5. Register to access the private portion of the website if you haven’t done that yet.

We will be having our first REA meeting on September 11th at 4:15 at the OEA office (2532 SW Glacier — behind Redmond High School) and all members are welcome.

Our next bargaining session will take place in mid to late September after we have collected survey data.

 

Thank you for taking the time,
Your bargaining team — Jeff Bowman, Barry Branaugh, Tony Brown, Sarah Cochran, Josh Davis, Chris Goede, Henry Kim, and Fred Von Seggern

May 8 – Day of Action

Redmond School District Employees are invited to engage in the “Day of Action” on Wednesday, May 8, 2019.

The “Day of Action” is an idea adopted by education supporters across our state. The intent is to have a unified voice stating the importance of public education and the need to fund it appropriately. The expectations that are placed on our public education system are many and our support in this effort sends a message that our great state must begin to fund the outcomes that our students deserve.

The administration at each of your buildings support the effort and many will be joining by wearing red and accompanying students as they leave the building. 

Each building will determine when to begin their march at the conclusion of the student contact day. Again, make sure all supervisory duties are completed/covered before beginning.

RSD Team Members:  Please consider wearing red to show your support for the “Red for Ed” campaign in support of public education. Please join members of your school team in a march near your school site.

The Redmond Education Association is working on obtaining signs and a plan for the logistics of the march. Please stay tuned for additional communication on how you can support these efforts. We will have specific plans and materials available next week.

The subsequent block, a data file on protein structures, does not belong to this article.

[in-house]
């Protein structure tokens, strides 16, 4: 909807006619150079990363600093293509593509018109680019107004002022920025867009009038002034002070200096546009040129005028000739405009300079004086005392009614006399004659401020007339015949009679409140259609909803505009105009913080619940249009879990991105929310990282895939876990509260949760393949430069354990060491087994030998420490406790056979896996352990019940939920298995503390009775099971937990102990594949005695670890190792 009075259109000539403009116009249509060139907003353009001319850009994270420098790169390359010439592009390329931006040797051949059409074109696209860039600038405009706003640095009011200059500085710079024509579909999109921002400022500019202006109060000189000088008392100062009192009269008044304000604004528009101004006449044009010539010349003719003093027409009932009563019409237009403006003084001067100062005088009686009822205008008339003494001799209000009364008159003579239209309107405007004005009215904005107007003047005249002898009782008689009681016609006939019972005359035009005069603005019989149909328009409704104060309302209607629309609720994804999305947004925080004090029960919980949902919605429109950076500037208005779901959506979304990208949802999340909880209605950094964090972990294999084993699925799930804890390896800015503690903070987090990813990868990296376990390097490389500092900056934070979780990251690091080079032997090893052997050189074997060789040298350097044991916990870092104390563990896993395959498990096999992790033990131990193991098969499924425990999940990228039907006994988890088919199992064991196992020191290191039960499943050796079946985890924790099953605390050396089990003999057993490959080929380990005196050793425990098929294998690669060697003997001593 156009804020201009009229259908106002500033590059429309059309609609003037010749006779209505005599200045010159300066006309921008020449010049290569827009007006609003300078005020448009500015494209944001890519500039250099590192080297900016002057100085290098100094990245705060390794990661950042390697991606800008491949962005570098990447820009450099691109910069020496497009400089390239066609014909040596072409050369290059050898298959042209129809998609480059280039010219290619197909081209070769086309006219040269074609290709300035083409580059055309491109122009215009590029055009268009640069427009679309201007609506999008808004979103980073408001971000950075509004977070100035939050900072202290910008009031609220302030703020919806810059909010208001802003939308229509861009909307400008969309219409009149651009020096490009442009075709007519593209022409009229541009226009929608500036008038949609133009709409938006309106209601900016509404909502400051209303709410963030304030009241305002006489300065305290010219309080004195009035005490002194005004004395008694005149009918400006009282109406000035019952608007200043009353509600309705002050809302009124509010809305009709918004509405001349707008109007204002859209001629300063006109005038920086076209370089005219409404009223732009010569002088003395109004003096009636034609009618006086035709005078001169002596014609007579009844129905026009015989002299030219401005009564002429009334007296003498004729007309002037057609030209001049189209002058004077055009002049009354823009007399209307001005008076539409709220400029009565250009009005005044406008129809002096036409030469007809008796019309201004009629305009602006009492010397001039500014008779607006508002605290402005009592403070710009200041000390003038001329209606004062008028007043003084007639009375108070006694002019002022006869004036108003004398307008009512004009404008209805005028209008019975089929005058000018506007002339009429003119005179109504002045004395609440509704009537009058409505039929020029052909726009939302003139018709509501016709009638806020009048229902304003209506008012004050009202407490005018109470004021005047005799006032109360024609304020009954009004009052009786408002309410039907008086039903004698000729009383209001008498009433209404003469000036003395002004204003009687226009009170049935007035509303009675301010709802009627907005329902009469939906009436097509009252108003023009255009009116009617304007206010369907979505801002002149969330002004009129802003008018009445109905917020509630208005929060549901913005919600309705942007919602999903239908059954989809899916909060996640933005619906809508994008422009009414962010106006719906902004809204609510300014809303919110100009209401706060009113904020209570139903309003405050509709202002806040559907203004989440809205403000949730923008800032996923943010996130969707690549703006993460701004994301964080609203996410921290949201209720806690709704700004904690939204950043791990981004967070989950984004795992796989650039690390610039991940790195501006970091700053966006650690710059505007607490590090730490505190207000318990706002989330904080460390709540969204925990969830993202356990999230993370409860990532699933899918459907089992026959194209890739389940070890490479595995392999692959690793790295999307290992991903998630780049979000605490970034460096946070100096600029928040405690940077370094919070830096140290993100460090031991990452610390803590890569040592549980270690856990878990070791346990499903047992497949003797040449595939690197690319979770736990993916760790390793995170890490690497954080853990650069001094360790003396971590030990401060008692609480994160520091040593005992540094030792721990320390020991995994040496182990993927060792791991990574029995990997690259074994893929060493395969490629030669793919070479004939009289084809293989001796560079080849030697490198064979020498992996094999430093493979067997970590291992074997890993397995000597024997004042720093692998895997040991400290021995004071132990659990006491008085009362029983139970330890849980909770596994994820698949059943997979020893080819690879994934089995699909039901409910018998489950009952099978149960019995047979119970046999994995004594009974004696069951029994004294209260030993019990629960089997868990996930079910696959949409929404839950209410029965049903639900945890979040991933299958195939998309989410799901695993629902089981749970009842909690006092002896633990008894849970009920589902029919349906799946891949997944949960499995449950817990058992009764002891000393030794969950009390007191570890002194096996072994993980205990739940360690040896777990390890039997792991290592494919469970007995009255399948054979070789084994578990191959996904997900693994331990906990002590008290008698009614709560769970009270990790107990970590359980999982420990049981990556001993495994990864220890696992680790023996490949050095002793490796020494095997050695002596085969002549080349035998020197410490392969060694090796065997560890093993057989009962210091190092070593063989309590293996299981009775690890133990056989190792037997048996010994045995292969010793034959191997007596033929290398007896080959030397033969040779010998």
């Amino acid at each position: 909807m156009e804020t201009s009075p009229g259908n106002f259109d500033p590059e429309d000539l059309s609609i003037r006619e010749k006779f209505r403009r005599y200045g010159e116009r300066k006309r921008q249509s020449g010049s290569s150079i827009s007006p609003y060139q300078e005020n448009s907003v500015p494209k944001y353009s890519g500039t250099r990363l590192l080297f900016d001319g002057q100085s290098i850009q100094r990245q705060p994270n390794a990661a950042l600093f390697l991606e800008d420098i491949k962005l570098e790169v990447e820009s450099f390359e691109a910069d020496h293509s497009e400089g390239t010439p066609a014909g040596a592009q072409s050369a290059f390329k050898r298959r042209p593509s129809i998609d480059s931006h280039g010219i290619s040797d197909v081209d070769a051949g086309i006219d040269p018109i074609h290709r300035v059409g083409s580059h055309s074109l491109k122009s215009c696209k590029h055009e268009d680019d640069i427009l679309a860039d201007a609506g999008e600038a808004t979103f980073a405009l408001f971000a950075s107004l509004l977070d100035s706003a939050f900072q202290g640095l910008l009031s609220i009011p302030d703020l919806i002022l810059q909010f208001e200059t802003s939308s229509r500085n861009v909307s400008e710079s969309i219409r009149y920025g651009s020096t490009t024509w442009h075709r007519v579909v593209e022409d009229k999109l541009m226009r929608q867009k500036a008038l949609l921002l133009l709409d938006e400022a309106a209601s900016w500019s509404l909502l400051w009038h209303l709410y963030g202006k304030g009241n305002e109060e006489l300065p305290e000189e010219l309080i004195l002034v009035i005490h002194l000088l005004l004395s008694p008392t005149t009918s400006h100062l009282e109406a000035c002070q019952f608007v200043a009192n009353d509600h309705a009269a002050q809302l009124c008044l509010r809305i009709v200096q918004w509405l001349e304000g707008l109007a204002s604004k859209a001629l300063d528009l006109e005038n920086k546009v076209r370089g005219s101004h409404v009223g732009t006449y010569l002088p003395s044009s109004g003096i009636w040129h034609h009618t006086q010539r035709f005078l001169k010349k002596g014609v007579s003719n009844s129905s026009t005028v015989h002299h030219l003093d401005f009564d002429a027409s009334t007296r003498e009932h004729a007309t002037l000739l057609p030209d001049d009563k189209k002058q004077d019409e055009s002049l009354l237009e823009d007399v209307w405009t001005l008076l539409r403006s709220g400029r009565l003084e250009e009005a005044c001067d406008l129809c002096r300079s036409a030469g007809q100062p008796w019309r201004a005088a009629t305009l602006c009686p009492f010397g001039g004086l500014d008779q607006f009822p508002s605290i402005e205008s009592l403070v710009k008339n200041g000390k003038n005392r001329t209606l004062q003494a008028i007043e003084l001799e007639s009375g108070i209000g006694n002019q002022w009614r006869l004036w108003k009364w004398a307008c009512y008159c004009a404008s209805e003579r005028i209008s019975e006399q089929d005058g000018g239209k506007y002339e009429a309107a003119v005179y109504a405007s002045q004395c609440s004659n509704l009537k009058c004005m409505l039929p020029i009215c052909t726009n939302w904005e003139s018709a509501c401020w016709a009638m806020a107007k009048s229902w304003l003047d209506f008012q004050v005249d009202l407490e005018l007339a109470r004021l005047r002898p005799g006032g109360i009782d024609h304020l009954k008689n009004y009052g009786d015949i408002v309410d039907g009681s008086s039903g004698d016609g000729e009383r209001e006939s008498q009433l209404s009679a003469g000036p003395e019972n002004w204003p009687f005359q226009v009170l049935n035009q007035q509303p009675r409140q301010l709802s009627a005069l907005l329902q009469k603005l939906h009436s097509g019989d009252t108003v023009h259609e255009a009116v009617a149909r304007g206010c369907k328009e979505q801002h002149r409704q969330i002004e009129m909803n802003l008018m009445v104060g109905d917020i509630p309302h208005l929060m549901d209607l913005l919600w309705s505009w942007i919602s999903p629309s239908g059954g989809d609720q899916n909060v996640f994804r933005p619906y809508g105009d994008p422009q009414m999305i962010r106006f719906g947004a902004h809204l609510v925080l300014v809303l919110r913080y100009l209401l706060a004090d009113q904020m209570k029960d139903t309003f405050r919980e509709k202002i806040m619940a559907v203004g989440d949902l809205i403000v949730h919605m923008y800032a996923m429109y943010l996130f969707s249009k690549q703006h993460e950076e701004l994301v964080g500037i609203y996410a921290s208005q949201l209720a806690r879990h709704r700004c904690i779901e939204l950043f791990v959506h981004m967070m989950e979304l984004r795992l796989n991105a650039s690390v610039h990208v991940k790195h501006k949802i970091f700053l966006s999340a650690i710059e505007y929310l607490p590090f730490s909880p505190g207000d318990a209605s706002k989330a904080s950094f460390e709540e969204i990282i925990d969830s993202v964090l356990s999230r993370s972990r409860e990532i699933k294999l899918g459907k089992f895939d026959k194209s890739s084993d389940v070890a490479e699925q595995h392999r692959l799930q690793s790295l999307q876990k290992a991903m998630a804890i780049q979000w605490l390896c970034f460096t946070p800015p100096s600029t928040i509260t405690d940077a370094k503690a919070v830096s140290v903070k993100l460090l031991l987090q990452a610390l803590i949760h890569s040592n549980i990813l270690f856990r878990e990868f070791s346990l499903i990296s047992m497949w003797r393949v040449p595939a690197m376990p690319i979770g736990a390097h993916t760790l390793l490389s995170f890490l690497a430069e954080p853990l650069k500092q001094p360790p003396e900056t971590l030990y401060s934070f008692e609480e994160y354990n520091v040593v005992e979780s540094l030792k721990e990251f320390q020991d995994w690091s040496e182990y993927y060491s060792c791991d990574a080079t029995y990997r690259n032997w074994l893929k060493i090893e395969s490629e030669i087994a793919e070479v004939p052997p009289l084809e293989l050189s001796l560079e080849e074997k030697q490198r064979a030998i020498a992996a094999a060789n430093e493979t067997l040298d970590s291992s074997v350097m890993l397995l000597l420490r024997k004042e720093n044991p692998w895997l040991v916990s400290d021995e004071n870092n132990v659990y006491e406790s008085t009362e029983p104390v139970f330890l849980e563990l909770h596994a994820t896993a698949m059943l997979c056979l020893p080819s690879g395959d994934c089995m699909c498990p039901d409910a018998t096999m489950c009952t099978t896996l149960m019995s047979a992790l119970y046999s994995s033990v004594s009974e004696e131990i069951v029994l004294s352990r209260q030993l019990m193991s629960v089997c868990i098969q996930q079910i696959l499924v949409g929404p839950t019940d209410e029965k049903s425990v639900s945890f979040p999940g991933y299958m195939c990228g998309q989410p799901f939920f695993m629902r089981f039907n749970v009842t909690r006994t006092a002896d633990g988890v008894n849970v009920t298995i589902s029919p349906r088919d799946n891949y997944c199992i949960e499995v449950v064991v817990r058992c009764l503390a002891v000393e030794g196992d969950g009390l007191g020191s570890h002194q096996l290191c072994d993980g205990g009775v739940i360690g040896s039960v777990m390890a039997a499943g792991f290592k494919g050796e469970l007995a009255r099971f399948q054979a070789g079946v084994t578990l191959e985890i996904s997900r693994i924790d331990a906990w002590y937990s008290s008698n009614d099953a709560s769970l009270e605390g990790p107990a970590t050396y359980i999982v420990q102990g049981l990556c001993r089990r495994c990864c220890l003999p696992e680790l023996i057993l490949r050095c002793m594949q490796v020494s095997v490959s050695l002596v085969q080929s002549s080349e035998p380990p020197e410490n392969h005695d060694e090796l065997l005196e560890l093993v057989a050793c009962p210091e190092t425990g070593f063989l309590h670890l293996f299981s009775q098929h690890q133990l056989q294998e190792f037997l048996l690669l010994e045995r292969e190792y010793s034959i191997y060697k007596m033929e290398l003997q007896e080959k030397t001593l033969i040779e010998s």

We look forward to participating in sharing a powerful message to our state leadership!

Sincerely,

REA leadership — Barry Branaugh, Carrie Brumbach, Jeff Bowman, Sarah Cochran, and Tony Brown

RSD leadership — Superintendent Mike McIntosh

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Photo:  RSD Superintendent, Mike McIntosh, and REA Transitional Leadership Director, Barry Branaugh. Credit: Mandy Felton.

ICYMI: Redmond School District Agrees to Renew RPA’s Contract

At the March 6th school board meeting, the board approved a 10-year renewal of the Redmond Proficiency Academy’s charter.  They have previously had five-year charters.  The board agreed to a 10 year charter this time.

Where it has had an impact on Redmond School District teachers is the funding piece.  The district is obligated by the state to pay 80% of the ADM for the RPA middle school; yet, the district chooses to pay 95% (which amounts to almost $300,000 per year).  It’s difficult to know that while we are being asked to accept a cuts budget for next year, the district believes it’s acceptable to allow almost $300,000 go to support the RPA rather than its own teachers and students.